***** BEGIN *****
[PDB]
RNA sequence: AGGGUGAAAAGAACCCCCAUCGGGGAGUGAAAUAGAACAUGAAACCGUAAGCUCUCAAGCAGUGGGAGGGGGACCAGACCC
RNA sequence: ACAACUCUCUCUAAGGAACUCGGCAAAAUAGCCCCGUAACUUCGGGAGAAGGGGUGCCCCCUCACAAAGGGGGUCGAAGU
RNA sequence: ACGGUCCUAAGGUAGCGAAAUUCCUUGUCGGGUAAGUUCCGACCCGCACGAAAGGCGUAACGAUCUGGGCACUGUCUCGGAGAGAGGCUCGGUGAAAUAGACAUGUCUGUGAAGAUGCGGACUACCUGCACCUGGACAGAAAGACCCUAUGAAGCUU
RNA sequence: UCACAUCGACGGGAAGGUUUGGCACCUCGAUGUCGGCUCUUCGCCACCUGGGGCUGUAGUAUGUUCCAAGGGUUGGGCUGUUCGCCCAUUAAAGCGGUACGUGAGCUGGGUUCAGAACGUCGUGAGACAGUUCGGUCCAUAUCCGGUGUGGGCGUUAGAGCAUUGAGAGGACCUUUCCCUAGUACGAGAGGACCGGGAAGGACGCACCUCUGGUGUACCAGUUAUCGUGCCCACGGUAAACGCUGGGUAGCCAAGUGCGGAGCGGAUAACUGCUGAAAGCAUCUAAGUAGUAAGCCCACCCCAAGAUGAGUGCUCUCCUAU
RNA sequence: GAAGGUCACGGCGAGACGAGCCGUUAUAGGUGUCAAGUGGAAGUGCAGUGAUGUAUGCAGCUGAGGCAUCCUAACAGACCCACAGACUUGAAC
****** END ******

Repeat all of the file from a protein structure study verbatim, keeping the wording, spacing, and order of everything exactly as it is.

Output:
[PDB]
RNA sequence: AGGGUGAAAAGAACCCCCAUCGGGGAGUGAAAUAGAACAUGAAACCGUAAGCUCUCAAGCAGUGGGAGGGGGACCAGACCC
RNA sequence: ACAACUCUCUCUAAGGAACUCGGCAAAAUAGCCCCGUAACUUCGGGAGAAGGGGUGCCCCCUCACAAAGGGGGUCGAAGU
RNA sequence: ACGGUCCUAAGGUAGCGAAAUUCCUUGUCGGGUAAGUUCCGACCCGCACGAAAGGCGUAACGAUCUGGGCACUGUCUCGGAGAGAGGCUCGGUGAAAUAGACAUGUCUGUGAAGAUGCGGACUACCUGCACCUGGACAGAAAGACCCUAUGAAGCUU
RNA sequence: UCACAUCGACGGGAAGGUUUGGCACCUCGAUGUCGGCUCUUCGCCACCUGGGGCUGUAGUAUGUUCCAAGGGUUGGGCUGUUCGCCCAUUAAAGCGGUACGUGAGCUGGGUUCAGAACGUCGUGAGACAGUUCGGUCCAUAUCCGGUGUGGGCGUUAGAGCAUUGAGAGGACCUUUCCCUAGUACGAGAGGACCGGGAAGGACGCACCUCUGGUGUACCAGUUAUCGUGCCCACGGUAAACGCUGGGUAGCCAAGUGCGGAGCGGAUAACUGCUGAAAGCAUCUAAGUAGUAAGCCCACCCCAAGAUGAGUGCUCUCCUAU
RNA sequence: GAAGGUCACGGCGAGACGAGCCGUUAUAGGUGUCAAGUGGAAGUGCAGUGAUGUAUGCAGCUGAGGCAUCCUAACAGACCCACAGACUUGAAC